Striking a Balance

Sharks: a Battle Between Culture and Conservation
by Anna Flam -- September 30th, 2013

Few species incite as many passionate, and contradictory, emotions as sharks. I learned to sail on the former Jaws location. Outer harbor capsize drills had us all scrambling to right the boats with extra fervor. We never knew what might be nipping at our toes. (Back then there weren’t too many sharks around Cape Cod. Recent increases in seal populations have brought great whites back into the area, though.) Shark-induced nervous exhilaration  was intoxicating. As much as I wanted to keep all my limbs I longed to see a shark in the wild.

Sharks are fascinating, feared, and endangered. Over the last 30 years of intensive fishing — with shark catches over 100 million per year — many shark populations have declined by more than 90%. Shark finning is the largest driver of this overfishing. More and more research shows shark decline as disastrous for food webs and coral reefs.

If you think this Seven Gill Shark looks scary ...

If you think this Seven Gill Shark looks scary …

... then just check out the ferocious Sea Lion that chased it away moments later.

… then just check out the ferocious Sea Lion that chased it away moments later.

Green groups campaigning for restricting shark fin transport have already reduced Hong Kong’s shark fin imports by 50% . Western advocacy groups are now accused of “never think[ing] about the livelihood of these poor [fishermen]” and an anti-Chinese conspiracy.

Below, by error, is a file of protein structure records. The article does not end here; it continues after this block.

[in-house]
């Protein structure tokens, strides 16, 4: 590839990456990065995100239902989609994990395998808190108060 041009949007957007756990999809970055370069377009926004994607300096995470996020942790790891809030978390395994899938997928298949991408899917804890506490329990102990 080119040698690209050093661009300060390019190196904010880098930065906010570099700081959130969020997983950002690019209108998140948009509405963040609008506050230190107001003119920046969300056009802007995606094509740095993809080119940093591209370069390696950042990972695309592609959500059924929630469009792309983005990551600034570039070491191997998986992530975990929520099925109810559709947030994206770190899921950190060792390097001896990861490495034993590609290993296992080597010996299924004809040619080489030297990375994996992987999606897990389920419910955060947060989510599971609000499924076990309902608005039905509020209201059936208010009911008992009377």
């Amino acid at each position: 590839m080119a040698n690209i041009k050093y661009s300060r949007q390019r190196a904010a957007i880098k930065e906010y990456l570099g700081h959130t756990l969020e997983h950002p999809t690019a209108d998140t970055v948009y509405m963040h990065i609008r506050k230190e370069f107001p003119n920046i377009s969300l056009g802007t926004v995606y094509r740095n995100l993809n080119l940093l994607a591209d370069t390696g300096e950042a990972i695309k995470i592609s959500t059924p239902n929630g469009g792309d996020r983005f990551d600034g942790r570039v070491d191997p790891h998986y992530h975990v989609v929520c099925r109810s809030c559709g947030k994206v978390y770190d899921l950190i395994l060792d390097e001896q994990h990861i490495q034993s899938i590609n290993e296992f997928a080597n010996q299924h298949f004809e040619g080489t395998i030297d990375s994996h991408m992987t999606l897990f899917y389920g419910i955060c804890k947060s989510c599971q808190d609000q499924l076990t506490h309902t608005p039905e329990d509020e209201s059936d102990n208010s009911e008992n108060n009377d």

First off, most fishermen on these boats are not benefiting from the lucrative shark fin trade. Many fishermen are little more than slave labor.

Shame on you Siam Paragon.

Shame on you Siam Paragon.

Accusations of an anti-Chinese conspiracy needs to be addressed, though. When is it okay to criticize another culture’s ingrained beliefs? Can we really say our culture is right or better? However, the true cultural import of shark fin soup is questionable.

Since shark fin soup’s main purpose is to demonstrate prosperity, WildAid started an advertising campaign with Chinese celebrities including Yao Ming, Ang Lee, and Jackie Chan. Ads work to convince Chinese people that shark fin soup should not be considered a delicacy, and that French wine is a more prestigious substitute.

Considering the prominent Chinese icons endorsing French wine over shark fin soup, it would seem that shark fin soup is not such a universal Chinese cultural imperative.

I believe in cultural rights. Simply saying “your view is wrong” will never win allies in conservation battles. However, sometimes culture needs to evolve. I don’t think that anyone has the right to exterminate a species. Culture should not be used as a wall to defend the  income of the wealthy, especially when more money can be made with live sharks.

I want to keep seeing these guys in the wild.

I want to keep seeing these guys in the wild.

Lastly, if you’re so scared of sharks you still think the world would be better off without them check out this list of things more likely to kill you than sharks, like vending machines.

Getting into the water with sharks can also dispel fear. My first dive with sharks was down at 30 meters with a 3 meter bull shark. I knew the dive site was a hot spot for bull sharks; that was a big reason I was diving there! Despite my desire to see a shark, my heart was pounding and adrenaline racing when my instructor pointed out the stocky fish. I froze, hypnotized. The shark swam about for a few heartbeats, as soon as he spotted the divers a few flicks of his tail sped him away from the dangerous and terrifying bubble-blowing beasts.

If you can’t imagine getting wet with a shark, check out the beautiful and enthralling documentary Sharkwater, and you might change your mind.


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